Help for the Conversationally Challenged

Is it really that hard to have a two-way, face-to-face, conversation nowadays, you ask? 

Yes, dear, it is.

There are things abroad in the land, sneaky, subversive things. They go by various names such as, but not limited to: “I’m Not Really Interested in What You are Saying Unless It’s About Me,” “I Have a Lot to Say About Me, So Please Don’t Interrupt,” and the dreaded, “Story-topping.”

I’m finding the whole thing exhausting. So before I decide to stop talking to people altogether, or at least drastically narrow the field, I shall, in my quest to be Helpful in the World, make some suggestions.

Really listen when someone is talking to you. People used to do this, but it happens less frequently now. Maintain eye contact, nod your head appropriately. Be interested. But also be prepared. When it is your turn to contribute to the conversation, it is possible that:

1) the person’s eyes will shift to something over your shoulder.

2) they will start checking purse or pants pocket for their phone.

Do not be one of those people.

Some years ago, I was having a pleasant conversation with a woman at a conference. Someone came up and said something like, “You are needed elsewhere.”  She turned and walked away. Gone. I was left stunned, mid-word, with my mouth hanging open. Rather than making me, well, resentful, it made me more determined than ever not to be one of those people.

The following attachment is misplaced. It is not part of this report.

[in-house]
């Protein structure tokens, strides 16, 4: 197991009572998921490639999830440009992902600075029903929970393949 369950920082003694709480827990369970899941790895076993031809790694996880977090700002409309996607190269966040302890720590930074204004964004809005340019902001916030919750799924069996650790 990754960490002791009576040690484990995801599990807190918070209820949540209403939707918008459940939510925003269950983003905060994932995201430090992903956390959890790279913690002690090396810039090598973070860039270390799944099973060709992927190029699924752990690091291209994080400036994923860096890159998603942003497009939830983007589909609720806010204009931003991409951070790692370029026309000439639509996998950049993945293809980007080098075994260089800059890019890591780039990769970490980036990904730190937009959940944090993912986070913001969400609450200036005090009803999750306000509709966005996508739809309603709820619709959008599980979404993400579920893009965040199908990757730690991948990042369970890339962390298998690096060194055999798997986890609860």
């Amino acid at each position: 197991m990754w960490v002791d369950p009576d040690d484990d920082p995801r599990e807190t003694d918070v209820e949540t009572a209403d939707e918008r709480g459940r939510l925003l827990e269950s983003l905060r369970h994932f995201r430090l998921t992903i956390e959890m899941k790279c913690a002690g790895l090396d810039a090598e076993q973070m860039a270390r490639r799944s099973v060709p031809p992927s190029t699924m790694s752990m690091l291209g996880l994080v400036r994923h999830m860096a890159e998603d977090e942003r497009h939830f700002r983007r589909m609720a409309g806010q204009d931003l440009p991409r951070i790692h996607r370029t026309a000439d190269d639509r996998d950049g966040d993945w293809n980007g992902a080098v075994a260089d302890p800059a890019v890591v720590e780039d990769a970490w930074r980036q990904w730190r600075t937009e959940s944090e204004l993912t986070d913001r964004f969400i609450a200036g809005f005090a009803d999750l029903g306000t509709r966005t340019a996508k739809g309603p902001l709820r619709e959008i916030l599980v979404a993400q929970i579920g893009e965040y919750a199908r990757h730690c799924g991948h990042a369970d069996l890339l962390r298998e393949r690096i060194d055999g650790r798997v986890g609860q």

Consider “How are you?” to be an actual question. 

  • If you are asking, look the person in the eye, smile, and wait expectantly for an actual answer. This includes all those people working in department stores, grocery stores, and restaurants.
  • If you are asked, refrain from a simple, “fine, thanks.” Instead try, “I’m doing well, today, thank you. And how (maintaining eye contact – see above) are you today?” You might be pleasantly surprised at their pleasant surprise at your apparent interest.

At Target one afternoon, a young guy scanning my stuff told me, after I asked how he was, that he was a guitarist in a band and they were playing in San Francisco and someone had approached them about making them famous. Or something. Anyway, the next time I saw him, I asked about the amazing music thing. He was pleasantly surprised (see, I told you). Sadly, there was no Big Break. But I think my interest brightened his Targety day.